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The conversation went something like this:

Marketer: "And then use this 'Share' button in your LinkedIn account to share with your network the links to articles and blog posts you've written."

Fee-earner/professional, with look of mild horror on face: "But, I can't do that. That's spamming."

Marketer: "It's not spamming. This is your network to communicate with. Either you asked them to dance and they accepted, or they asked you to dance and you accepted. It's the safest and most important network you have."

And then the light switches on in the client's eyes: LinkedIn—like any social media platform—is there to help him reach out to clients and potential clients.

An Untapped, Free Resource

In this third of three articles focusing on how the professions—lawyers, consultants, accountants, etc.—can effectively market using new/digital media, I focus on LinkedIn.

So much has and will be written about LinkedIn. And why not? It remains a huge, untapped resource for professionals to achieve marketing success. And LinkedIn's network continues to grow. From 2011 to 2012, for example, LinkedIn's membership grew 45% worldwide, and 39% of members in 2012 had the title Manager, Director, Owner, Chief Officer, or Vice-President. (LinkedIn Ad Platform, via Amodiovalerio Verde.)

Getting value out of LinkedIn starts with the right attitude. In my book, there are three types of people on LinkedIn:

  • Don't Trust It, Don't Care. These people are ones who typically have one Connection or two, duplicate LinkedIn profiles, and they have never gotten a handle on what it's about.
  • I Love Everyone! These are people who indiscriminately link with everyone they know or don't know. They typically don't understand that LinkedIn is a network that should be—like any good network—built on trust. Or that it is also aspirational: If the plumber won't help you develop business, leave him out of your network.
  • I Play the Game With Others Who Play the Game. These are the people to emulate. They care about how they look on LinkedIn, taking time to develop their profile. They connect regularly with new contacts, and they visit the site regularly. It's part of their daily good-habit routine.

So how do you become a part of the third group? Here are some thoughts and guidelines.

1. Think of LinkedIn as the new CRM System

Professional firms have invested years of effort and chunks of their budgets to develop sophisticated CRM systems. And these systems are important for tracking activity with clients, developing target market lists, and managing client communications and interactions. But the data is only as good as what is input into the system. Every system contains duplicates and old contact information. LinkedIn, however, updates itself and notifies connections when people have changed jobs. In these ways, at least, it is superior to many expensive CRM tools.

2. Integrate it into your routine

Make LinkedIn a part of your daily routine, the same way you check your email first thing in the morning.

Follow interesting people so that articles relevant to your work life show up in your email box each day. Review your profile every few days—it's no different from looking in the mirror every morning. Just got back from a conference or cocktail reception? Pull out the business cards you just pocketed, link with those new contacts (be sure to customize your LinkedIn request with a special note!), and then throw out the cards.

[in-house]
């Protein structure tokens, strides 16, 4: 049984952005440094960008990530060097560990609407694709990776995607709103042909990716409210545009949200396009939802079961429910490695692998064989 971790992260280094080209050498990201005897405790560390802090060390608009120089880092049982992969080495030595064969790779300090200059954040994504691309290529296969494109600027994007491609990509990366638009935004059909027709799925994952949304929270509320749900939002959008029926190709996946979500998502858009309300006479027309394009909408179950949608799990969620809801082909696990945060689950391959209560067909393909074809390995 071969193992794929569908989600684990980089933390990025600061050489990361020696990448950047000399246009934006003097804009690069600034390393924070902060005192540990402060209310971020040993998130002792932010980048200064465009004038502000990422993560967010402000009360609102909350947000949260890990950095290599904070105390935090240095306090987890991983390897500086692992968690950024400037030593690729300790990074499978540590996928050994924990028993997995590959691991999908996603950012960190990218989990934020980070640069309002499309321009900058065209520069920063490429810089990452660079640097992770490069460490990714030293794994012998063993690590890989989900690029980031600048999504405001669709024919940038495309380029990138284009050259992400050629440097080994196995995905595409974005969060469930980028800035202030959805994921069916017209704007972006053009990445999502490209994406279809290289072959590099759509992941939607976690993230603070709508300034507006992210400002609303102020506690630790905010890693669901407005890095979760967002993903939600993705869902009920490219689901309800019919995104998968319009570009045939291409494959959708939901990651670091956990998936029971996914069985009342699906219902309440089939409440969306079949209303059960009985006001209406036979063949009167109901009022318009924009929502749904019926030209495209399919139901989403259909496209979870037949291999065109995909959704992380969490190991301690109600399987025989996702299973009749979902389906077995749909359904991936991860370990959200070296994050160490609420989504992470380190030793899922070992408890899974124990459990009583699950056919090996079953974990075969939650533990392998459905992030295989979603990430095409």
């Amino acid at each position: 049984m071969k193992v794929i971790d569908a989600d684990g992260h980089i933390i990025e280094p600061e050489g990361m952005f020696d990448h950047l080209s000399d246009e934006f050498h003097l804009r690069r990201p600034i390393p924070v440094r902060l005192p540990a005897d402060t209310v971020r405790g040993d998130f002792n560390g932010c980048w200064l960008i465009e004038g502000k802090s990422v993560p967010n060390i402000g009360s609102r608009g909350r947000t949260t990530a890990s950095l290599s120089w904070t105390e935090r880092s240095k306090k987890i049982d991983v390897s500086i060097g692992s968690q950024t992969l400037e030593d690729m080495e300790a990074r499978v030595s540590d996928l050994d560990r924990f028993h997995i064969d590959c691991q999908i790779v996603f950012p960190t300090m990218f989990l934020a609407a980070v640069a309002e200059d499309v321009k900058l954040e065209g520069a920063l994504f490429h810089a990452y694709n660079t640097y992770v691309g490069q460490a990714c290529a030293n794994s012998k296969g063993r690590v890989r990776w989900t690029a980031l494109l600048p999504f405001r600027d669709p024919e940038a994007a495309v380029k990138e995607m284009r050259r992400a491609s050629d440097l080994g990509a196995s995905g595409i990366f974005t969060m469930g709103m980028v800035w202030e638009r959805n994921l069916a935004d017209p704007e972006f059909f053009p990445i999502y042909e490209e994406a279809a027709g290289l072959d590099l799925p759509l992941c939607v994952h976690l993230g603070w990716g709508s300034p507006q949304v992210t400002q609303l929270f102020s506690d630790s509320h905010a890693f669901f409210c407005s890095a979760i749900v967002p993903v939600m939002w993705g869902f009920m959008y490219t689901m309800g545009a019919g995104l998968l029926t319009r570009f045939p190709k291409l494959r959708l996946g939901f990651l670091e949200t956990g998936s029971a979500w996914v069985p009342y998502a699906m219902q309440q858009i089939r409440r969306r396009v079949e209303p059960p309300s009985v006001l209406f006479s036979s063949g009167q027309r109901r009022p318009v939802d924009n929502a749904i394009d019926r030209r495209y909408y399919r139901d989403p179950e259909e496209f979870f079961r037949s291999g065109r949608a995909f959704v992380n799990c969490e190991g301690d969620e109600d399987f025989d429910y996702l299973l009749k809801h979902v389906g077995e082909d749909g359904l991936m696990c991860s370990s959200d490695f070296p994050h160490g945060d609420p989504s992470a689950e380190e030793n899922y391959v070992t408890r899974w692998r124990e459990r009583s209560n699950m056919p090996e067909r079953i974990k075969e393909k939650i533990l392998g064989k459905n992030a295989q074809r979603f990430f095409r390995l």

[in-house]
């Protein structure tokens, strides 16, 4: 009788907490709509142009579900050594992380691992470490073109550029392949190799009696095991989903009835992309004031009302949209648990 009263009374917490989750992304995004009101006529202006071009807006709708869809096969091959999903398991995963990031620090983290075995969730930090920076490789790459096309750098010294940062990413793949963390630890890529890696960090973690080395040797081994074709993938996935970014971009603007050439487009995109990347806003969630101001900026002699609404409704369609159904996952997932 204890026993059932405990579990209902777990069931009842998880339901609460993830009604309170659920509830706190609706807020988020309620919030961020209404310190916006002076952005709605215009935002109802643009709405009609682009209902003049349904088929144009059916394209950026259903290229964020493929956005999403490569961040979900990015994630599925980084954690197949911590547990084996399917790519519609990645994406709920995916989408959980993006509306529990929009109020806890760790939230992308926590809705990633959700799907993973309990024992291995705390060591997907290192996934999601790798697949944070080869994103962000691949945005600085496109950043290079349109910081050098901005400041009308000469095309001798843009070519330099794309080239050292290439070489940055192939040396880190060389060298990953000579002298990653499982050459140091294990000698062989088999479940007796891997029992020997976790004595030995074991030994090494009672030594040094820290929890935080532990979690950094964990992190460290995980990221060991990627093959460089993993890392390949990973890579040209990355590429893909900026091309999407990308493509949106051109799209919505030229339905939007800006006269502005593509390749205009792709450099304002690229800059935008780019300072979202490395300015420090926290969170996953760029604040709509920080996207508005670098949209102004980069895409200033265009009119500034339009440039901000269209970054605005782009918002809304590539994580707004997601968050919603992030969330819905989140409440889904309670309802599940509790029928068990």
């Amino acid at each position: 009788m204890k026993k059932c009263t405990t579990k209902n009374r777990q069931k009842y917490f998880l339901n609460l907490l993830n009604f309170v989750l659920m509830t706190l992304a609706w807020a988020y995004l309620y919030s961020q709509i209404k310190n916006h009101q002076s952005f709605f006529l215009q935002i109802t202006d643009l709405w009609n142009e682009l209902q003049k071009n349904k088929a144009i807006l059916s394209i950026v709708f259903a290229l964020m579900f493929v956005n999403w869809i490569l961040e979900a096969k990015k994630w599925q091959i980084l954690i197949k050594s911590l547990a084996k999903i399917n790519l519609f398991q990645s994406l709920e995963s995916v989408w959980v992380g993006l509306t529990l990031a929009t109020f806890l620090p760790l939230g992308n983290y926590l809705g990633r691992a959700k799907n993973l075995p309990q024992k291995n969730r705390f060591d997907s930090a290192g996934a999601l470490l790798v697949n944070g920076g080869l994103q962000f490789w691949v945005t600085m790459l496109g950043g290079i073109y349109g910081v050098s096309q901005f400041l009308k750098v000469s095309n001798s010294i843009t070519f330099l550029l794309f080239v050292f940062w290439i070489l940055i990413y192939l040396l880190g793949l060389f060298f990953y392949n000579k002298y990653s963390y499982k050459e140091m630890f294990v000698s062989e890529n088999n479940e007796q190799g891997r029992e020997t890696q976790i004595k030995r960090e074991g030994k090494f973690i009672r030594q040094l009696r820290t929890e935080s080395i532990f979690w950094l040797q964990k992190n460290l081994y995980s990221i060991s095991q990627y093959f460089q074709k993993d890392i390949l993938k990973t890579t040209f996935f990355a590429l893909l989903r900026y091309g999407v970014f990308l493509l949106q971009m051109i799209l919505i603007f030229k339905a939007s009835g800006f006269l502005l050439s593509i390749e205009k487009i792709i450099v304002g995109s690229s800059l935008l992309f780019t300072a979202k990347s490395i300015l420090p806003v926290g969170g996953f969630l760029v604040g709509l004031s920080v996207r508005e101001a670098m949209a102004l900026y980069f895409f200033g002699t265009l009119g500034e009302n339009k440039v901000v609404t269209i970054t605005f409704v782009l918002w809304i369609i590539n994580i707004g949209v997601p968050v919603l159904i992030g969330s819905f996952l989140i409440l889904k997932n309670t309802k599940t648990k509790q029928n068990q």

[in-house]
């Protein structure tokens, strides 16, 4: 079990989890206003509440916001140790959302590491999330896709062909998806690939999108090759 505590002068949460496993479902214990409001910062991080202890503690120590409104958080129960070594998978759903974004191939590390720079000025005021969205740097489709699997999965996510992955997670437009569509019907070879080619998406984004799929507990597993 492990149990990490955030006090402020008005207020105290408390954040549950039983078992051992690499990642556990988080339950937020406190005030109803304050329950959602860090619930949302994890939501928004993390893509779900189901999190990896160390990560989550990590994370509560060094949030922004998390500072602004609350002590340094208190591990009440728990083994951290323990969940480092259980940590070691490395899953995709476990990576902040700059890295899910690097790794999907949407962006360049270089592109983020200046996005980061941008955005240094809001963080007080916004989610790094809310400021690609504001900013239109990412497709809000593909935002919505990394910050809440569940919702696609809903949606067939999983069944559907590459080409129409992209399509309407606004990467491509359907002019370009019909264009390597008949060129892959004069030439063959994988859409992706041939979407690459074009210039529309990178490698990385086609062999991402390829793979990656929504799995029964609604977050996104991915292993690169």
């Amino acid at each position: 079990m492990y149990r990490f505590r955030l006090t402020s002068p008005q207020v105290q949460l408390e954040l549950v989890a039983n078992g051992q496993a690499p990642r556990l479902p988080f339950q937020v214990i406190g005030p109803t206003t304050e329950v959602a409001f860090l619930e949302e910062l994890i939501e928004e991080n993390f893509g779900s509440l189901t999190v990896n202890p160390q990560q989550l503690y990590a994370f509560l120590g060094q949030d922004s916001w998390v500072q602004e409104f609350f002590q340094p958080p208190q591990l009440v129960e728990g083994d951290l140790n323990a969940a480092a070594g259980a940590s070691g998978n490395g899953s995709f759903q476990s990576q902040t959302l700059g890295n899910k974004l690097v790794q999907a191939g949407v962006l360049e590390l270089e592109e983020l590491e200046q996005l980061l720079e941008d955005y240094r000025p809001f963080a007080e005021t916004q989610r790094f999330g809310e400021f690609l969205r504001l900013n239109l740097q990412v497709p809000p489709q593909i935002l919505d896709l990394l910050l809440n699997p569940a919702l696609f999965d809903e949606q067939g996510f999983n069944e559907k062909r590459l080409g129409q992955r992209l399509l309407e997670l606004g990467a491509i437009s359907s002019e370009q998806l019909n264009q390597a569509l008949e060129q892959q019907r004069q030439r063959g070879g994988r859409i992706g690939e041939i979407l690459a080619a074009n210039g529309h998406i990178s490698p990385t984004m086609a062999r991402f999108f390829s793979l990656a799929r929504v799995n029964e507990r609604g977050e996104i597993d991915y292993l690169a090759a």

Keep your LinkedIn profile top of mind: It's a good practice to regularly update your profile so you stay relevant within your target markets.

3. Deepen your network

Now that your own LinkedIn profile is complete, reach beyond it. First of all, be sure to pay for a premium membership so you can have a more detailed view of who visits your profile. Also, be sure to join LinkedIn Groups that relate to your target niches. Can't find a particular one you want? Start your own Group and become a leader in your niche. Even following specific people in your niche will help out. The interesting articles that will arrive in your daily LinkedIn email can help you develop ideas for new marketing outreach activity. Your network will be as active as you are.

4. Share, share, and share again

This is not the time to be shy. So you've been interviewed in an online article? Your article was just published? Your latest blog entry was just posted? Just like book authors have to start publicizing their work once the writing is finished, you need to share your work.

Post a link to your blog post on your LinkedIn homepage. Share the same link in relevant Groups that you've joined, and your article will show up in the email boxes of your network contacts and on their LinkedIn home pages.

Be active, and you'll find that your network will be active in return—visits to your profile will increase when people "Like" your posts.

* * *

Build a routine, deepen your network, and share. These practices have worked for decades in helping professionals earn new clients and matters. Now this same process can be done online, on LinkedIn. It would be a shame to waste the opportunity.

Articles in this series:

1. The New Normal in Professional Services Marketing

2. Marketing the Professions 'Hors d'Oeuvre' Style

3. How to Use LinkedIn to Promote Your Professional Services

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ABOUT THE AUTHOR
image of Nicholas A. Kosar

Nicholas Kosar manages marketing campaigns for an AmLaw 100 law firm in Washington, DC. Prior to his work in the professional services sector, he was in book, magazine, and digital publishing.

LinkedIn: Nick Kosar

Twitter: @nakosar